Jordan: Wadi Rum & Handicraft Photos

This is one of my best photos from a previous Wadi Rum visit.

It was with pleasure that Susan and I visited Aqaba, Jordan, for approximately the eighth time. We previously (pre-Covid) attended the yearly conference of Middle East Nurses United in Human Caring. This conference was started by nursing-scholar-theorist-author-teacher Dr. Jean Watson, whose work focusses on nursing as a force for world peace. The Middle East especially needs her work.

Below are photos from the incredible desert landscapes of Wadi Rum, the huge desert area located about a ninety minute drive from Aqaba. It is our third visit to Wadi Rum, once again arranged by our Jordanian friend, Mazen. We experience something new every time we enter Wadi Rum. The landscapes are too large and impressive to fit in any photo. Wadi Rum is the landscape used in the hit movie The Martian (starring Matt Damon) and countless other movies.

Following the jeep driving in front of us, we set off into the amazing landscape.
This photo shows tracks soon to be erased in the shifting “seas of sand.”
Many “wild” camels roam Wadi Rum. Camels are very intelligent, so they know that humans provide food for them. Thus, these camels are semi-tame and have no fear of strange humans approaching them in noisy pickup trucks.
Barely visible, one can see that this camel is “hobbled” by ropes holding his front legs from running away. So-called “roamers,” usually the rebellious males, are hobbled, since they otherwise might roam as far as 20-30 miles away in a few days.
This lone camel can be clearly seen to be hobbled.
The young camels were seen nursing with their mothers leading their wanderings.
“Mushroom Rock”
That’s me and the Mushroom Rock. I’m wearing my Carson City Jazz & Beyond Festival t-shirt.

Below are photos from a single handicraft shop in Aqaba. Our fellow ship tourists contributed mightily to the local economy. Susan bought almost $200 in cosmetics, which she said would have cost double that in the US. I understand that feminine beauty is served well by cosmetic products produced in the Middle East. The perfume/fragrance industry is also very prominent in the region. We also purchased several year’s worth of Jordanian spices (which we will share with our friends). We bought cumin, sumac, toasted sesame seeds, and four types of zatar, one of the most popular Jordanian spices.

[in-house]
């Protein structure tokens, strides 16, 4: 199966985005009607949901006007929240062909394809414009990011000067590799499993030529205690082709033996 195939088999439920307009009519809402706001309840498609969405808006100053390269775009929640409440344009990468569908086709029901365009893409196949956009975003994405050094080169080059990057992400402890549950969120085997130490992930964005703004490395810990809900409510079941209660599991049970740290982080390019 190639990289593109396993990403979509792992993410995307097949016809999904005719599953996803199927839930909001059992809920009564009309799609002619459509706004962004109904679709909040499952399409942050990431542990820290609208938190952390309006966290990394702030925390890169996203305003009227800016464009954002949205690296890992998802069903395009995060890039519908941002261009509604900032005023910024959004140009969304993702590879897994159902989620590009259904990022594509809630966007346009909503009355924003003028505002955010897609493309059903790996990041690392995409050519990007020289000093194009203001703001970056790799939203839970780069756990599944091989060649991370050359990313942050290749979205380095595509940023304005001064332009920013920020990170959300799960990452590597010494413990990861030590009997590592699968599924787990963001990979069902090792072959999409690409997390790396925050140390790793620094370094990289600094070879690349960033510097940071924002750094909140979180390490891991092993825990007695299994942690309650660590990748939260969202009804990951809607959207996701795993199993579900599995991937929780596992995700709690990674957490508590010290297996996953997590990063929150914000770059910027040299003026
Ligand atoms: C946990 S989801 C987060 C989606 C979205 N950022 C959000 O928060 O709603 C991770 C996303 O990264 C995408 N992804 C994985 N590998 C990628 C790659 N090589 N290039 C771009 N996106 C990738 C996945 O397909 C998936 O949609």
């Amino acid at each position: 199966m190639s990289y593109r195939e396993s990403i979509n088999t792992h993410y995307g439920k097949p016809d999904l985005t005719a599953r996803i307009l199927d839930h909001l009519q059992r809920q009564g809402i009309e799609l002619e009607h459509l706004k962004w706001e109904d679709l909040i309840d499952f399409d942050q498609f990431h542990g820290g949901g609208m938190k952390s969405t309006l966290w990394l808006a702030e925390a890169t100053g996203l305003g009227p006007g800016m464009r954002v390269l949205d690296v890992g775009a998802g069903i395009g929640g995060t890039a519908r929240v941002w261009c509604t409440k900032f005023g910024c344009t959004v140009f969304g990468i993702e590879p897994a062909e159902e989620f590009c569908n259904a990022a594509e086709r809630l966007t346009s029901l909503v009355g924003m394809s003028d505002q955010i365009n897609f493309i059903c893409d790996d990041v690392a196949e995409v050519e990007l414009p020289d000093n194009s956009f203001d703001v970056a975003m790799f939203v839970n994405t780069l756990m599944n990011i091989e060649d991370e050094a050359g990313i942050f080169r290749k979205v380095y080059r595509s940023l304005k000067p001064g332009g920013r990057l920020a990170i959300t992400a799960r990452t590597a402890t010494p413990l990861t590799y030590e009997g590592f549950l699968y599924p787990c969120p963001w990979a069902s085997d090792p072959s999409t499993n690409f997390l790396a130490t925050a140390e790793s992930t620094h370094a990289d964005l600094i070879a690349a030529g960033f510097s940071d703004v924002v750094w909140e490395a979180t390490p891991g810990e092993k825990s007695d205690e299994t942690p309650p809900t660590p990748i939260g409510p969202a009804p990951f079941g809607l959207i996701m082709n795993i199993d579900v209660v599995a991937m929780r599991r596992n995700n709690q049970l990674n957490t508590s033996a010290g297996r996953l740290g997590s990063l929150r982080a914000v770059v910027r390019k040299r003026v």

In my opinion, the handicrafts seen below are among the world’s best, or at the least, the best I’ve seen.

In the Middle East, knives are a strong tradition. (Similar to guns in the US?!)
The carpet industry is not as dominant in Jordan and the rest of the Middle East as in Iran, Afghanistan, Pakistan, or India. Shown above are mostly small prayer rugs for the five daily prayers required of practicing Moslems.
Ivory inlay is now supposedly made of camel bones rather than elephants’ tusks.
Chess is a popular pastime from India and through the Middle East. In my youthful travels, I played chess in Afghanistan with whom chess was our only common language. I’ve enjoyed the presence of a recognized American chess master on board the Viking Star. We recently reviewed the moves made by a 16-year-old Indian kid who beat the current world champion, Norway’s Magnus Carlsson.

Hi, I'm Dallas Smith

My blogs offer the vicarious pleasure for my readers to learn of my travels and musical adventures.
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Comments (8)

  1. Steve Scott

    April 5, 2022 at 1:32 pm

    Dallas and Susan. I have immensely enjoyed your travel blog. Thank you so much for taking the time and trouble to do this! P.S. Your Columbus, Georgia free lunch coupon is still good. I just changed the expiration date to “indefinite!” Steve

    • Dallas Smith

      April 5, 2022 at 7:14 pm

      thanks Steve! Looking forward to it…just don’t know when…

  2. tina nappe

    April 5, 2022 at 3:19 pm

    What a life you have been living. So much travel so many nationalities and opportunities for interaction. Maybe I missed it. Did you get to Petra? The first photograph is especially beautiful. I love the info on camels. Thank you. Thank you.

    • Dallas Smith

      April 5, 2022 at 7:13 pm

      Tina, Because we had been coming to Aqaba every year, I had been to Petra three times already, so we didn’t go there this time. Of course it’s good enough to warrant repeated visits.

  3. Arthur Rosch

    April 5, 2022 at 4:04 pm

    OH, you guys. Such experiences! Don’t your feet get tired? Or are you carried in palanquins? Keep doing good work. Well, of course you will.

  4. Melissa

    April 6, 2022 at 12:43 am

    As we travel around CA for this and the next 7 weeks, I’m reading your blog…very different types of travel. And no camels here. 😋 Enjoying the contrast, and all of your posts! The crafted things are stunning, and the landscapes amazing too. Thank you for doing this while you’re doing that, so we all can join you on your journey. 🥰

  5. Terri

    April 7, 2022 at 2:44 pm

    Fabulous. Gorgeous crafts. They remind me of Morrocco. The landscape also reminded me of the Sahara Desert in the south of Morrocco. What a trip. Thx for sharing.

  6. Christine Szymanski

    April 8, 2022 at 12:34 am

    Fascinating photographs of your round the world trip. Love to both of you. Chris Szymanski

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